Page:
Tuesday, November 03, 2015

Six Tips for Successful Public Performance (Speech/Talk/ Poetry)

Six Tips for Successful Public Performance  
  If you want to just brush up your technique, read on.  If the idea of performing induces mental paralysis, then you might want to take part in my next Performing Skills workshop (Dates to be posted soon for January 2016, let me know if you want to be put on the list.  Spaces are limited). Performing well, like anything else, can be learnt.  I acquired this skill a long time ago. Before that, the idea of speaking up in front of an audience or cameras froze my brain into utter panic. Because I learnt how, I can teach you. I’ve spent many years as both a workshop leader and a performer.
     But let’s start at the beginning. Here’s some basic tips, they may sound obvious but people often ignore them resulting in poor performances:
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Performance Basics:

1. PLANT YOUR FEET – that’s both feet firmly on the ground, hip distance apart.  Feel the floor. What colour are the walls? What furniture is in the room? How many people in the audience? And breathe – notice if you’re holding your breath, let it go. Take a deep breath – bring oxygen to the brain cells.
This is all part of ‘grounding.’ When you’re in a place of fear, your mind flies off with the fairies.  These techniques can bring it back. Look at your audience (inexperienced performers look everywhere but …), make eye contact with some of them, briefly. Most audiences are rooting for you.  They want you to succeed. Get a friend to sit in the front row. Ask them to smile and clap in all the right places

2. introducE yourself.  It’s amazing how many new public speakers/performance poets forget to do that (done it myself).  You look out at a sea of faces, you pull out your piece and start reading your topic quickly, hiding behind your sheet of paper. Start by looking at your audience and say your name.  Say something brief about the poem, or a small fact about you as a poet.
‘My name’s X and I’m going to talk about/tell you about/read you this poem about …. whatever!’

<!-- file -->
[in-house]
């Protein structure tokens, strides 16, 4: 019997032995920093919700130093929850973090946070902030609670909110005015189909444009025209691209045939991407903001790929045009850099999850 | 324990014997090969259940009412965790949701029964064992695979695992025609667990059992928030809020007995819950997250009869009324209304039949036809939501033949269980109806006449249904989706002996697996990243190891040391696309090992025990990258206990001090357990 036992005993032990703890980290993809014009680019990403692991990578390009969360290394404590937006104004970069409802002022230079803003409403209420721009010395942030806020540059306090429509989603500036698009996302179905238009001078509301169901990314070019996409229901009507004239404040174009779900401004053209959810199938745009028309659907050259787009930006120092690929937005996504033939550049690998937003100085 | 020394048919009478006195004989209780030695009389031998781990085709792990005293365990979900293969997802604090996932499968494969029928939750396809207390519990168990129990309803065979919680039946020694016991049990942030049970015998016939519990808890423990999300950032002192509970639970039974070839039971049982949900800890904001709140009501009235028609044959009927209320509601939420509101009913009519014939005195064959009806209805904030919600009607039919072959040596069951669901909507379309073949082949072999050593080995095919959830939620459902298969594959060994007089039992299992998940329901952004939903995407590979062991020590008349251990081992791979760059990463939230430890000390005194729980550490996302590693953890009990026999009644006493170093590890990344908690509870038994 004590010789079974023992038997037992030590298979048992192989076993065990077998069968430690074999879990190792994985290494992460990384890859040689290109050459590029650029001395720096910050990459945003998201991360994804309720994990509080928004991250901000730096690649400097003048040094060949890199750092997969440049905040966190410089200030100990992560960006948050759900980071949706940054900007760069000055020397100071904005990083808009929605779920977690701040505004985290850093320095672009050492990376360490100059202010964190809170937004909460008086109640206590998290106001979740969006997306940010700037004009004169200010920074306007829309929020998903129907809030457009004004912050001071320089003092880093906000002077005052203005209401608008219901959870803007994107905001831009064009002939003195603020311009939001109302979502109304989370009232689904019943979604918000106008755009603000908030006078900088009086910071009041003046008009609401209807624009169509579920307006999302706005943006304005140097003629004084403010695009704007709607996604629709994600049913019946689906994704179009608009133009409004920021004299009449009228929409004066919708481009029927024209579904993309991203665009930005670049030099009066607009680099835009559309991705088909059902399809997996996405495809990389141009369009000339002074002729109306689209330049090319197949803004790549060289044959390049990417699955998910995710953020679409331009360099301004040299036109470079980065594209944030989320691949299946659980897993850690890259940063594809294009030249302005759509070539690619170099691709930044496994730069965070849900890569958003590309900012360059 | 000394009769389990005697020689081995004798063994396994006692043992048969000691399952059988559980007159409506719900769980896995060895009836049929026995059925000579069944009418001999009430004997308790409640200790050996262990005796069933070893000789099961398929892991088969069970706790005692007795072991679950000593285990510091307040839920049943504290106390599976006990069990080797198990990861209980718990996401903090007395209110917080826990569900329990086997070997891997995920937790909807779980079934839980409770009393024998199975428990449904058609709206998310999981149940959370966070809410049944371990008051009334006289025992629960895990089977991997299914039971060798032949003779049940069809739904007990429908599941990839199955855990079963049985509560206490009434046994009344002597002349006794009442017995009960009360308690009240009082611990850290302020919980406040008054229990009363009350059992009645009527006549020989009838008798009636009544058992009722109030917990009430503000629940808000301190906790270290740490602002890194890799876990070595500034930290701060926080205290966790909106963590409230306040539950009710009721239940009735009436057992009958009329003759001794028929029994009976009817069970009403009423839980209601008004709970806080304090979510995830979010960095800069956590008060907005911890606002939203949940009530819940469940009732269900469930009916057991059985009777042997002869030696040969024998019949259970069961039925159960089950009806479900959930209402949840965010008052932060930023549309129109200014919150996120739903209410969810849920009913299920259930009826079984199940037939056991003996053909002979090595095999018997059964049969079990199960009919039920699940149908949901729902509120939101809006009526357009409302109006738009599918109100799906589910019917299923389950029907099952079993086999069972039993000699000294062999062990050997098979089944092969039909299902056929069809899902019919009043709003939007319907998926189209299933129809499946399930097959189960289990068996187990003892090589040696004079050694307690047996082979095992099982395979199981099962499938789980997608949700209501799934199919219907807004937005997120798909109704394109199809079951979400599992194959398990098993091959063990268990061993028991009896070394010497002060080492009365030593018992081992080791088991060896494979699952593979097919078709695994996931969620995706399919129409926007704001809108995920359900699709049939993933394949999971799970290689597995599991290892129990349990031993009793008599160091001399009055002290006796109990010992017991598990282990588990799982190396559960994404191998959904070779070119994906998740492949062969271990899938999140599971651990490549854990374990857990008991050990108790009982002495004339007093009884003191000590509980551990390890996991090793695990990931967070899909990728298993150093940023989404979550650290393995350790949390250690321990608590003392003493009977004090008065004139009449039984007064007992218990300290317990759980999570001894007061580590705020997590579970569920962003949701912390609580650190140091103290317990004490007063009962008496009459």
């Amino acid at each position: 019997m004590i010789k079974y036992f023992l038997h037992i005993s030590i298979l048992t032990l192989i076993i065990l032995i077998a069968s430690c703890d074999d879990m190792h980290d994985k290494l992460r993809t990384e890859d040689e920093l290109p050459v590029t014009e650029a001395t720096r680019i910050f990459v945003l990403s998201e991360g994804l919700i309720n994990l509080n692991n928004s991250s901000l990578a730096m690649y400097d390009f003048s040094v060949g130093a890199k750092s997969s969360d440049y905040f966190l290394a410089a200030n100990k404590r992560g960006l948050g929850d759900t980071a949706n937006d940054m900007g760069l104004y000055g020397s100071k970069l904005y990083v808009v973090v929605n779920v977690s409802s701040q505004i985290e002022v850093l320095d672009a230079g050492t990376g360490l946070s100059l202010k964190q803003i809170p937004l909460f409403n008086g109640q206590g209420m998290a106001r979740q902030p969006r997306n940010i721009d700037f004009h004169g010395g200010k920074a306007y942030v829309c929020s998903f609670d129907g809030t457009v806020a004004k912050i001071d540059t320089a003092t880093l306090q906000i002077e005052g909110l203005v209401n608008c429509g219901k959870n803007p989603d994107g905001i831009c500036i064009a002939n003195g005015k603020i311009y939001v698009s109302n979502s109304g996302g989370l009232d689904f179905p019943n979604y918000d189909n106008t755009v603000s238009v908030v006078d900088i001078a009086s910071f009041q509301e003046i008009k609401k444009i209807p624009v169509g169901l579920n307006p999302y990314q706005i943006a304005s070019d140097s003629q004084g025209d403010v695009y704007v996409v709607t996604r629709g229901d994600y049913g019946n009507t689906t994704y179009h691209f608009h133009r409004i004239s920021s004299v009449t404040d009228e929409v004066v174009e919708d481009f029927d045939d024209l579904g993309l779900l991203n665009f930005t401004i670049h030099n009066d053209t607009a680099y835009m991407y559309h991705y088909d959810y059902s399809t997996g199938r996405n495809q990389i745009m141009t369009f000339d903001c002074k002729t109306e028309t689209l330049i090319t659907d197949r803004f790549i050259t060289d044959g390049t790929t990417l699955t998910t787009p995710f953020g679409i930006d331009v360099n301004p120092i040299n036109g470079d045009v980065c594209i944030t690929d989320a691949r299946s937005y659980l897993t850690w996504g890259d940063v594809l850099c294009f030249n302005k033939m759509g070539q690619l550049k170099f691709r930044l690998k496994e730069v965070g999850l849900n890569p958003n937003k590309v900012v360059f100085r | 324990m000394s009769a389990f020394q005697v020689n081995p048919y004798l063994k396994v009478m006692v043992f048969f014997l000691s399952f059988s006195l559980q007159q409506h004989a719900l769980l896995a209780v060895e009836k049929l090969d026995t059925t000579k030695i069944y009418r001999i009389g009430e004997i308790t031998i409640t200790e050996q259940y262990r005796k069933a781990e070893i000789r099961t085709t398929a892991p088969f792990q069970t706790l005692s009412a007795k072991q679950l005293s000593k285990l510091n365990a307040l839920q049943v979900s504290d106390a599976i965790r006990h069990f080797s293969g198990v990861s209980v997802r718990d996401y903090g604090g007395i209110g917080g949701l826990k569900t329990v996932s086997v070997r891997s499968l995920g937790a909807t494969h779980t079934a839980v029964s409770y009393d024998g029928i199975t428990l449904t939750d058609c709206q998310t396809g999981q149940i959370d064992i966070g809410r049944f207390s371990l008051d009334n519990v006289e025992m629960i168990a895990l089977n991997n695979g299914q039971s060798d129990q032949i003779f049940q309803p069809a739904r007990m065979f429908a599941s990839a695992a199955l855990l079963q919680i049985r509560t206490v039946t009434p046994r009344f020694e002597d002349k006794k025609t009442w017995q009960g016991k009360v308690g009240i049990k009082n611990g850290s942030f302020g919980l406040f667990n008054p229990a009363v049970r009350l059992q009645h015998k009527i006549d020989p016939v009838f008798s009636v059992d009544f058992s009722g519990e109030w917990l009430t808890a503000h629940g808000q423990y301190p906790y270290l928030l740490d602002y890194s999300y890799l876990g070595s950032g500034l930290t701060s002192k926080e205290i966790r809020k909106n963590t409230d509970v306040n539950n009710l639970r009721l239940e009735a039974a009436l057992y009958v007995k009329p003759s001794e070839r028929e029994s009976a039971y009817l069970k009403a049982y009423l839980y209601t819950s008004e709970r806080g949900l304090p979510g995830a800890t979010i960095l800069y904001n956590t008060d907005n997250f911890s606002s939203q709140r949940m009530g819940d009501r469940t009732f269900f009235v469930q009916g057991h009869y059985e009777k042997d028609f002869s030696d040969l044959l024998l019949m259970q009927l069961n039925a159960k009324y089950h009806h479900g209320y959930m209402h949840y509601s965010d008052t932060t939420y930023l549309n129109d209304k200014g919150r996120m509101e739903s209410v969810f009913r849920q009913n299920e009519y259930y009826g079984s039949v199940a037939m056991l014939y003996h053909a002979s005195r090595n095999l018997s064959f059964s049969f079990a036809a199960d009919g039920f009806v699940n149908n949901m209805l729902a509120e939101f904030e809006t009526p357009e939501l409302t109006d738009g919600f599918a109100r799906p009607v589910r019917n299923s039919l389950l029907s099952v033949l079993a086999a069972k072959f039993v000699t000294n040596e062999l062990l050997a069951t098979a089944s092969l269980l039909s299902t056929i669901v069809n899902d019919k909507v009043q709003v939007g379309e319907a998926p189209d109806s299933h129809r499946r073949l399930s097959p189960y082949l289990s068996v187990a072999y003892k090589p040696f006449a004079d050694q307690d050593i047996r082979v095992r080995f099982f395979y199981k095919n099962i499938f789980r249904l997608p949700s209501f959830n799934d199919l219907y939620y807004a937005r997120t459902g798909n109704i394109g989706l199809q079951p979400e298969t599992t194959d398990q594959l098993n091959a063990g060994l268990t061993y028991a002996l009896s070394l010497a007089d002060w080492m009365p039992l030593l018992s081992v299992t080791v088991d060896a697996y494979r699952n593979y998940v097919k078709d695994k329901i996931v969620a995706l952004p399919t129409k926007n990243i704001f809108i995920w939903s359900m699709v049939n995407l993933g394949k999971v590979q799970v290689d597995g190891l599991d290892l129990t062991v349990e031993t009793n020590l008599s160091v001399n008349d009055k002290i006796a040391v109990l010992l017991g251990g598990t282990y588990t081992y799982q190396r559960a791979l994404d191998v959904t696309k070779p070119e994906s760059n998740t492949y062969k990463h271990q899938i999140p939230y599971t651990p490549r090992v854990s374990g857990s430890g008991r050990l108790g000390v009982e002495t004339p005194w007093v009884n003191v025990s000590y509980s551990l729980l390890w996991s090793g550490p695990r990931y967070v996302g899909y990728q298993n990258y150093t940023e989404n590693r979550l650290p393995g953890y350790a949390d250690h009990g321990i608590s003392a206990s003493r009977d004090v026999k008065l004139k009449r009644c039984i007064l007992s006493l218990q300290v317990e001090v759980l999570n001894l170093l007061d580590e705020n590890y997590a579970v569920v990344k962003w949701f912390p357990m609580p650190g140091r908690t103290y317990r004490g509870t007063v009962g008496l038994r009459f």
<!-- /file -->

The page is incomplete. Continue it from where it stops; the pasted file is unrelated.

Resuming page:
3. Speak up and project your voice.  I’ve been to so many venues where the new (or sometimes more experienced speakers even)  mumbles into their page with their head down.  Even if they’re asked to speak up, they usually increase the volume for 30 seconds and then sure enough the voice drops gradually back to a mumble.
Do you want anyone to hear what you have to say?  May be you need to take more writing classes,  until you’ve got something that could entertain an audience.
To project your voice means to lift your head up, stand firm and look to the back of the room.  Aim your voice, as if a missile, to bounce off the walls at the back, so EVERYONE can hear what you say. That’s your job as a performer - at the very least, let us hear you.

4. USE THE MIC.  If you don’t (yet) have a strong voice, at least learn to use the mic correctly.  Most people make the mistake of standing too far away from it. It should be adjusted for your height so the mic’s a few inches away from your mouth, which should be about a hand’s span away.  Further than that and the mic will NOT pick up your voice – so unless you have a Megavoice that can be heard anyway, we are back to square one – NO ONE CAN HEAR YOU.

5. SLOW DOWN. Beginners not only mumble but they talk through their piece at mega-speed  - why? It’s like their thinking ‘Let’s get through this torture as fast as possible.’ They’re sure no one will want to listen to what they’ve written.  Pace it slowly.  You don’t have to learn your piece by heart.  Don’t hold your sheet of paper high in front of your face. Use it as a prompt if possible, glance at it, don’t appear to be reading every word.  AND SPEAK THE PIECE SLOWLY AND CLEARLY.

6. Entertain your audience.   Finally don’t just read out a long diatribe of pain and angst. I’ve heard that pretty often with beginners (and others).  We all go through bad times, but don’t wallow. Highlight it with humour if you can, tone it down and hint at pain and angst (if that’s your topic today), allude to it briefly. Don’t drag us all down with the endless misery of it.      
     The other mistake new speakers/performers/poets make is to produce the Opus Magnus, their BIG work, pages of it. Please don’t inflict an inexperienced performing style on the audience, together with a long dirge.  Make us laugh, keep it light. The audience is inwardly groaning and stops listening before the end of the first page. KEEP IT SHORT – less than ONE PAGE if you’re new to the game.  Save the OPUS MAGNUS for when you’re an experienced performer who can follow the above tips with practised ease.
     After a while if you follow these techniques, you'll start to enjoy performing, have fun with it and what's more important - so will your audience!

Anna Meryt
Nov 2nd 2015
















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